Two years into the worst oil price rout in a generation, large and mid-sized U.S. independent producers are surviving and eyeing growth again as oil nears $50 a barrel, confounding OPEC and Saudi Arabia with their resiliency.
That shale giants Hess Corp (HES.N), Apache Corp (APA.N) and more than 25 other companies have beaten back OPEC's attempt to sideline them would have been unthinkable just months ago, when oil plumbed $26 a barrel and collapses were feared.
To regain market share, the Organization of the Petroleum Exporting Countries in late 2014 pumped more oil despite growing global oversupply. It aimed to drive prices lower and force higher-cost producers out of the market, with shale oil seen as especially vulnerable.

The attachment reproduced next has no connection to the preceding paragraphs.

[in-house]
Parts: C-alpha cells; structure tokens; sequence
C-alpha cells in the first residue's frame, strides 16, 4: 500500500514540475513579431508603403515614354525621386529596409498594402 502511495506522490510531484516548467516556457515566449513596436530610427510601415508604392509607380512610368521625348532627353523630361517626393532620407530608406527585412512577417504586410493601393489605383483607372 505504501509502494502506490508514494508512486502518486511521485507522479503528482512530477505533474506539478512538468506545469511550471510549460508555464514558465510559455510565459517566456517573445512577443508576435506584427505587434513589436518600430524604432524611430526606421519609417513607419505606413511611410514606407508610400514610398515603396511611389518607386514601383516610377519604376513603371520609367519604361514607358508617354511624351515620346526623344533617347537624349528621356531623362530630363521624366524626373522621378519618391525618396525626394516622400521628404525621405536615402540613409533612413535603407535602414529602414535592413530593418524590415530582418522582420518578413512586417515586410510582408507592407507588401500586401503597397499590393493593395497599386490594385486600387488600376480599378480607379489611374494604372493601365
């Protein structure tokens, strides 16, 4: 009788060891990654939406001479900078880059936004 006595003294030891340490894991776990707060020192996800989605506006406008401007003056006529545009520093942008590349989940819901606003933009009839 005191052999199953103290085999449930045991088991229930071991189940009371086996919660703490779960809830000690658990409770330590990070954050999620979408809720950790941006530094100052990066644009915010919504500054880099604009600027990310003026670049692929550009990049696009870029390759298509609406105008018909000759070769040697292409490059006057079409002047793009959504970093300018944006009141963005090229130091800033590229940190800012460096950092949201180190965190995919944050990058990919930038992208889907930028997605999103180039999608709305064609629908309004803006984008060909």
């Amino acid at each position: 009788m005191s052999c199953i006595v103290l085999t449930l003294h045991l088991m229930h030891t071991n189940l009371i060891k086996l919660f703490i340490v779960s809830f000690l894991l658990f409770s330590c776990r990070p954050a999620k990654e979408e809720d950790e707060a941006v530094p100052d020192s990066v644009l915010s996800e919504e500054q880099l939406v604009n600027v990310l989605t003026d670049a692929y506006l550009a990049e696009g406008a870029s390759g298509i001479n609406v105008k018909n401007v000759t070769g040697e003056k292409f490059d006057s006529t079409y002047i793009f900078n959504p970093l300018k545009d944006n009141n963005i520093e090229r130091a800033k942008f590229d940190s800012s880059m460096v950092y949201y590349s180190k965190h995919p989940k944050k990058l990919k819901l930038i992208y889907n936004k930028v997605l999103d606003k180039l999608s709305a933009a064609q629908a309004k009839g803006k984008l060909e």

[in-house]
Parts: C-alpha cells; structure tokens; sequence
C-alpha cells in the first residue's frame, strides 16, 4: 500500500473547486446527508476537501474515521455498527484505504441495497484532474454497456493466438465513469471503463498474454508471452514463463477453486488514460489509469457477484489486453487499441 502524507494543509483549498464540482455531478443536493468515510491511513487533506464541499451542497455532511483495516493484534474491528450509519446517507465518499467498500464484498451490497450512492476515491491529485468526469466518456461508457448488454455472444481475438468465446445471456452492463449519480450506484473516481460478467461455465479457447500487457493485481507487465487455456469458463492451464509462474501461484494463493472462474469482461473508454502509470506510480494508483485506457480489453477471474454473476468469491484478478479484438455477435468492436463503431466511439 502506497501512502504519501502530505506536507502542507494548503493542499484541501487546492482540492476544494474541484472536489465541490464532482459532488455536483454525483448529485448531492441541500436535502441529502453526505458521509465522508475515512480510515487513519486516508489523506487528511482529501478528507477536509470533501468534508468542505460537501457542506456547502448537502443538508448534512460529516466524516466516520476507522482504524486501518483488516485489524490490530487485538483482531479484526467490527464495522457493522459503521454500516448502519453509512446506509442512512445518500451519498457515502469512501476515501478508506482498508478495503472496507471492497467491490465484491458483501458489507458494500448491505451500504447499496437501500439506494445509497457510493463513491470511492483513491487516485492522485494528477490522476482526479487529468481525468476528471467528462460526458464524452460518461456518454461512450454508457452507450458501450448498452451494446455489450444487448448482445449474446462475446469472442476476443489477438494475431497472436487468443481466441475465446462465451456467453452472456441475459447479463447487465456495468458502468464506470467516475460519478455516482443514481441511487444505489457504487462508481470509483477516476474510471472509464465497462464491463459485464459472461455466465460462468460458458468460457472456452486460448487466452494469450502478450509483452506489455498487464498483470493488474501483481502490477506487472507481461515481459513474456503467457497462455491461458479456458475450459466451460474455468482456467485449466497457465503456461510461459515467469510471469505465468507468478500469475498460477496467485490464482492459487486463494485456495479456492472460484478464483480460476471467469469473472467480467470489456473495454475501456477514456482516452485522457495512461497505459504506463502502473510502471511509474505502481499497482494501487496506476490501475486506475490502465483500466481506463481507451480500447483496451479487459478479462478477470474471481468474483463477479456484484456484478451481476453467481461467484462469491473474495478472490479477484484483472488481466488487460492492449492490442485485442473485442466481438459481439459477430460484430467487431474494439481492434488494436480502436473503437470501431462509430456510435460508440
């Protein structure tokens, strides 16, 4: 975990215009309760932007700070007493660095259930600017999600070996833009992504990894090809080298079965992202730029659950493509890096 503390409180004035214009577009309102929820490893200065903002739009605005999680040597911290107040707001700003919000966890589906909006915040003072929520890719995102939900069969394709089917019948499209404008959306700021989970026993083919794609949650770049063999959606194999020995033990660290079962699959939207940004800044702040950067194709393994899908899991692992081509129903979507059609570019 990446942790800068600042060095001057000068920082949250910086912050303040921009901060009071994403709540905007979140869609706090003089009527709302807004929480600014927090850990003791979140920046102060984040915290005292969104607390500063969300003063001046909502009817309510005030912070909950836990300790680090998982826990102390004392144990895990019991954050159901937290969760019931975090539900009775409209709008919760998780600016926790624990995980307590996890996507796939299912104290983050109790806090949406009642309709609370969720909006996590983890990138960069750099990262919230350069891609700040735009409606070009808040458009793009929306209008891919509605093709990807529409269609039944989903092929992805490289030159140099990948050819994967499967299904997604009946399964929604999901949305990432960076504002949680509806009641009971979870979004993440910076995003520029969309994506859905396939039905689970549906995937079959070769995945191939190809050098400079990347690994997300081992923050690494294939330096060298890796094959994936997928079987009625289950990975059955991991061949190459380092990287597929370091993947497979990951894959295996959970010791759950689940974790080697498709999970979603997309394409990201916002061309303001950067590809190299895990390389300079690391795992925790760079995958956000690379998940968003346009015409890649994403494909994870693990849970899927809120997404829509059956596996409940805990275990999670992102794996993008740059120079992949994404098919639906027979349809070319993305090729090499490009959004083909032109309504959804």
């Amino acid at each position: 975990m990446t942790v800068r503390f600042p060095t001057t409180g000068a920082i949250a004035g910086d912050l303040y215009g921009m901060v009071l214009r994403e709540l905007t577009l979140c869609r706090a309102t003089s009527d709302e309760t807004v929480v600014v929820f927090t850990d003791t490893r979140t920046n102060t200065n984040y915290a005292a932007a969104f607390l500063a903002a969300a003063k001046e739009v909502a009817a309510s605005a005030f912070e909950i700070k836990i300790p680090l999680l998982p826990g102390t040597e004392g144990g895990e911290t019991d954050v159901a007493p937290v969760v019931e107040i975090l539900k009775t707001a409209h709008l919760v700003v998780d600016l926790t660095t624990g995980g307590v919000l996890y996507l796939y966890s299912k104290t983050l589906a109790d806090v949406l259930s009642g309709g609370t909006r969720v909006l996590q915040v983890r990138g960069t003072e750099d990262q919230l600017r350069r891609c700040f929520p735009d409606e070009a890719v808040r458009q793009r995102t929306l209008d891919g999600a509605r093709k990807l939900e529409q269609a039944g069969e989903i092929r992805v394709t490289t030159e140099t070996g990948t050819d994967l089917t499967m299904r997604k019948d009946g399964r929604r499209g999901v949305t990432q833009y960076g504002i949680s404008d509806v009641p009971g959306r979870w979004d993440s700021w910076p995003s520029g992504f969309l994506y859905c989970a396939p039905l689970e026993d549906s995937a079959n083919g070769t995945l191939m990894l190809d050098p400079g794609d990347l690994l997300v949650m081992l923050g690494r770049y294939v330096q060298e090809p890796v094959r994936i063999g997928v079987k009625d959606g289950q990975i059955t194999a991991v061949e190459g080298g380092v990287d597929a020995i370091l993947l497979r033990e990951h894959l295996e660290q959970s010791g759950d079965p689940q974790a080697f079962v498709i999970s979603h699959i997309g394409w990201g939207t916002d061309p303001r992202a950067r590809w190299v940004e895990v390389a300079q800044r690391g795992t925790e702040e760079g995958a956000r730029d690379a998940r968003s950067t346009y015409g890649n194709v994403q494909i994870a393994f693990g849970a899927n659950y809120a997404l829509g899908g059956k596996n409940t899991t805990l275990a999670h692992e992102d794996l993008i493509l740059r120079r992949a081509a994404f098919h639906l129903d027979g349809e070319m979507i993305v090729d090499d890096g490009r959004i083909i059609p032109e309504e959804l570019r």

The pain was acute. Industry revenue fell more than 30 percent in 2015 from the previous year, the U.S. drilling rig count dropped by more than 70 percent from when oil was still above $100 per barrel, stock valuations plunged and scores of small producers filed for bankruptcy.
But so far no U.S. producer that pumps more than 100,000 barrels per day (bpd) has gone bankrupt. The survival of these big producers partly explains why overall U.S. production has slipped only about 10 percent since peaking at 9.69 million bpd.Click here to continue reading.
Connect with us on Facebook and Twitter!